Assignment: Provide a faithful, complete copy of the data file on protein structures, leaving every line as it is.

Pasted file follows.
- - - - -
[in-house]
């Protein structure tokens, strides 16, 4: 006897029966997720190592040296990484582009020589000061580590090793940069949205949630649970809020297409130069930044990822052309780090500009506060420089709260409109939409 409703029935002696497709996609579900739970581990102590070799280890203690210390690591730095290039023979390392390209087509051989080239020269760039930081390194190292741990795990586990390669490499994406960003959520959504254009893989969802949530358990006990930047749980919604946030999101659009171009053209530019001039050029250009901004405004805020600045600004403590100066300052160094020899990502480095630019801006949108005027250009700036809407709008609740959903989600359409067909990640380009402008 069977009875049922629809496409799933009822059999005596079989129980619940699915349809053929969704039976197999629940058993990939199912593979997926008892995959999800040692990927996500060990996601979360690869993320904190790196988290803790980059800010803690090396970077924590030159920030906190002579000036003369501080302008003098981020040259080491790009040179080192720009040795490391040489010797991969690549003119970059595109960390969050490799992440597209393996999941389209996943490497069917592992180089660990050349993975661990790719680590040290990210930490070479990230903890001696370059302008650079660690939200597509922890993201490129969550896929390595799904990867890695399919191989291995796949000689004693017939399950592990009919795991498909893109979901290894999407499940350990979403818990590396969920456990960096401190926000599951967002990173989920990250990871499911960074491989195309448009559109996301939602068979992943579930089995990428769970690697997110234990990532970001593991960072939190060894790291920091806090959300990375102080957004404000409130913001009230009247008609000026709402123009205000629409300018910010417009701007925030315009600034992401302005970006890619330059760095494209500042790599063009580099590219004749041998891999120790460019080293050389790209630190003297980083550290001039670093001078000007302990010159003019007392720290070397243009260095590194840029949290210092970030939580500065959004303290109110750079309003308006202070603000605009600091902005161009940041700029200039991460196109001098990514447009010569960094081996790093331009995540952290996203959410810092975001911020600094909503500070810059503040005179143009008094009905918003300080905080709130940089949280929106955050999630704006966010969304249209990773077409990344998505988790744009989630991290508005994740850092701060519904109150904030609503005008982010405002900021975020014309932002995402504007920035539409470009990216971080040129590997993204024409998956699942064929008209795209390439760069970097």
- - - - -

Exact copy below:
[in-house]
């Protein structure tokens, strides 16, 4: 006897029966997720190592040296990484582009020589000061580590090793940069949205949630649970809020297409130069930044990822052309780090500009506060420089709260409109939409 409703029935002696497709996609579900739970581990102590070799280890203690210390690591730095290039023979390392390209087509051989080239020269760039930081390194190292741990795990586990390669490499994406960003959520959504254009893989969802949530358990006990930047749980919604946030999101659009171009053209530019001039050029250009901004405004805020600045600004403590100066300052160094020899990502480095630019801006949108005027250009700036809407709008609740959903989600359409067909990640380009402008 069977009875049922629809496409799933009822059999005596079989129980619940699915349809053929969704039976197999629940058993990939199912593979997926008892995959999800040692990927996500060990996601979360690869993320904190790196988290803790980059800010803690090396970077924590030159920030906190002579000036003369501080302008003098981020040259080491790009040179080192720009040795490391040489010797991969690549003119970059595109960390969050490799992440597209393996999941389209996943490497069917592992180089660990050349993975661990790719680590040290990210930490070479990230903890001696370059302008650079660690939200597509922890993201490129969550896929390595799904990867890695399919191989291995796949000689004693017939399950592990009919795991498909893109979901290894999407499940350990979403818990590396969920456990960096401190926000599951967002990173989920990250990871499911960074491989195309448009559109996301939602068979992943579930089995990428769970690697997110234990990532970001593991960072939190060894790291920091806090959300990375102080957004404000409130913001009230009247008609000026709402123009205000629409300018910010417009701007925030315009600034992401302005970006890619330059760095494209500042790599063009580099590219004749041998891999120790460019080293050389790209630190003297980083550290001039670093001078000007302990010159003019007392720290070397243009260095590194840029949290210092970030939580500065959004303290109110750079309003308006202070603000605009600091902005161009940041700029200039991460196109001098990514447009010569960094081996790093331009995540952290996203959410810092975001911020600094909503500070810059503040005179143009008094009905918003300080905080709130940089949280929106955050999630704006966010969304249209990773077409990344998505988790744009989630991290508005994740850092701060519904109150904030609503005008982010405002900021975020014309932002995402504007920035539409470009990216971080040129590997993204024409998956699942064929008209795209390439760069970097």